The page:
Third DUI Defense Strategy

The penalties for a third offense DUI are quite higher than the penalties for a first offense DUI. The elements of proving the offense are exactly the same with the exception of one major difference, which is that the prosecutors need to prove that a person has a prior DUI offense or offenses.

The main two elements of driving under the influence, which are operational control of the vehicle and appreciable impairment by alcohol or drugs, medication, or any combination of the three, remain the same. Therefore, the defenses remain virtually the same for those elements as they would for a first offense DUI.

However, third offense DUI attorneys can challenge the ability of the prosecutors to prove that their client has prior DUI charges. This can sometimes be a compelling argument because different states will often have different definitions of what it means to be convicted or found guilty of a DUI offense. If a state has different DUI requirement, those may not easily translate to what DC defines as a prior DUI conviction.

The Importance of Evidence for Multiple Drunk Driving Charges

In defending a third offense DUI cases, many of the factors are the same as in first offense cases. This includes the reasons why police first came into contact with the driver, any evidence of field sobriety tests that were conducted, any problems or mistakes that may have been committed by police officers in conducting those field sobriety tests, errors in conducting the breath or urine tests, and overall inconsistencies or errors that could question the reliability of police officer testimony.

Those factors all remain the same whether defending a first, second, or third offense DUI. In determining how a person can be treated as a repeat offender under Washington, DC DUI law, attorneys look to the definition of similar statutes in other states where a person may have had interaction with law enforcement because of an alcohol driving-related offense.

They look into the specificity of the D.C. prosecutor’s description of that prior offense and whether the prosecutors filed the proper paperwork to allow a judge to treat a defendant as a repeat offender. Only if a prosecutor follows those required procedures can he or she meet the necessary burden of having a defendant get treated as a third DUI offender under D.C. law.

Differences in Defense Strategies for Third-Time DUI Charges

The essential elements of a third offense DUI are exactly the same as a first offense DUI. However, one of the main differences in defending a third offense DUI is that a person facing a third offense DUI would be eligible to have his or her trial before a jury as opposed to a judge. When a person is facing criminal charges, he or she is eligible for a trial before a jury if the maximum possible penalty for any individual charge is more than 180 days in jail. The person is also eligible for a jury trial if facing more than a total of two years of jail time among all charges.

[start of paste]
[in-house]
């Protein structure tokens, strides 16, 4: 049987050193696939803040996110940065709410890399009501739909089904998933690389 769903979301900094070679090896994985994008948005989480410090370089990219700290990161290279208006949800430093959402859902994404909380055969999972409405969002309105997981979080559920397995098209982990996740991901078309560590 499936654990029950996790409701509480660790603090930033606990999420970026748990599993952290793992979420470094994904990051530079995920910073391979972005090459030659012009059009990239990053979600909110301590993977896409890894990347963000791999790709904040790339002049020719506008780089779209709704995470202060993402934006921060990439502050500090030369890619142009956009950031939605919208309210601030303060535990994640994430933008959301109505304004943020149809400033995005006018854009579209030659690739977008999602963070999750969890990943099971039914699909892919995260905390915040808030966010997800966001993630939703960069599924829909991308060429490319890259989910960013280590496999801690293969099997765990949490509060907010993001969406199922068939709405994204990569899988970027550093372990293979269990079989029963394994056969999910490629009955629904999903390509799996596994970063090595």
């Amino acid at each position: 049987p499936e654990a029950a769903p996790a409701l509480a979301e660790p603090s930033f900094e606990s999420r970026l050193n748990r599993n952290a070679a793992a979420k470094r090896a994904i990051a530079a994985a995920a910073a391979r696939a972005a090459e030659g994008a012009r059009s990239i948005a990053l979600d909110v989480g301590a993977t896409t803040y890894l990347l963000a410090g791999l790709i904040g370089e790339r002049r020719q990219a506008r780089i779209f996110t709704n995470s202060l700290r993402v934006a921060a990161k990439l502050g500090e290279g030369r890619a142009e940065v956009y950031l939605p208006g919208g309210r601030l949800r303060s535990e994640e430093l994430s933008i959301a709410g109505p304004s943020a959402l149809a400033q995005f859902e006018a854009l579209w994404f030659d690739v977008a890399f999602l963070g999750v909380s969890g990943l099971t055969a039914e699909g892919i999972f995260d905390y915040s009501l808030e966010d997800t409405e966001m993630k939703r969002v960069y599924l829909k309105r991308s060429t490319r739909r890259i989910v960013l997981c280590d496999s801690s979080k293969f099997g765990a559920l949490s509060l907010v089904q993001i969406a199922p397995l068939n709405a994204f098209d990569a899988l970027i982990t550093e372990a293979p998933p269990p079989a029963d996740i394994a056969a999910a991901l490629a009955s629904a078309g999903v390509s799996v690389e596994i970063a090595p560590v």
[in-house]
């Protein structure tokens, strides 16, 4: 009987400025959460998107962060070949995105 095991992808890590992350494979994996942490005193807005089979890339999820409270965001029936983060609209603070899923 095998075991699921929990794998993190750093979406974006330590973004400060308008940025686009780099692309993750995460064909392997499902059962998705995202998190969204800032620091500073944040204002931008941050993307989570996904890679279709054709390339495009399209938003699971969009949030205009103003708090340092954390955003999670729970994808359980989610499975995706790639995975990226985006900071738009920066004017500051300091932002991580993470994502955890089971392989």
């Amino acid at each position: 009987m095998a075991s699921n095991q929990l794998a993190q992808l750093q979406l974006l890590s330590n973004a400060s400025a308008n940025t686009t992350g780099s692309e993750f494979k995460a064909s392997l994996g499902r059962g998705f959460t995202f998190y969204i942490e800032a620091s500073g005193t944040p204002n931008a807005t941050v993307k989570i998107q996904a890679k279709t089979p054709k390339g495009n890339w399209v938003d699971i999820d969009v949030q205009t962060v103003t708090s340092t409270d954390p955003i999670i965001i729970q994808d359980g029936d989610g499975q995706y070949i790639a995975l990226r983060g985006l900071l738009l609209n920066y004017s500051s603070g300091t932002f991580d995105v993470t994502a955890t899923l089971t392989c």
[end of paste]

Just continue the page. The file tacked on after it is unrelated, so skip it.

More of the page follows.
On a first offense DUI, a person facing a maximum penalty of 180 days in jail is not eligible to have a trial before a jury; the person is only eligible to have a trial before a judge. A third offense DUI faces a maximum penalty of up to one year of jail time. For more than 180 days in jail, a person facing a third offense DUI would be eligible to have a trial before a jury.

Defense strategies for having a third DUI trial before juries can be very different from trials before judges. Their procedures can be different, the arguments can sometimes be different, and the trials can have different features. If a person is facing a third offense DUI, it is important to have a DUI lawyer who has experience conducting jury trials and understands the process of jury selection and making arguments before juries as opposed to a lawyer only experienced with trying cases before judges.

Consult an Attorney to Discuss Third DUI Defense Strategies

When researching a lawyer to represent you in a third offense DUI case, the most important thing to look for is extensive local experience in DC Superior Court and in specifically handling repeat offender DUI cases. The procedures and the possible challenges in DUIs are very different than they are in other types of DC criminal cases. Because of the significantly higher penalties that defendants face for third offense DUIs, it’s important to look very, very closely at any possible challenges to the following factors:

  • The initial stop of a suspect
  • The manner in which police officers conduct their investigation
  • The manner in which they conduct any field sobriety testing
  • The way that police officers gather any toxicology evidence such as a urine sample or a breath sample

Looking very closely through any possible evidence is absolutely essential in a third offense DUI because of the severe possible penalties that a person would face upon conviction. Knowledge of the best way to handle and challenge evidence in a DUI case is the most important thing that a person can look for. Having extensive experience dealing with the DC Attorney General’s Office, being in front of the DC judges and understanding the most recent laws relating to DC DUIs can make the difference between a successful and unsuccessful challenge to your case.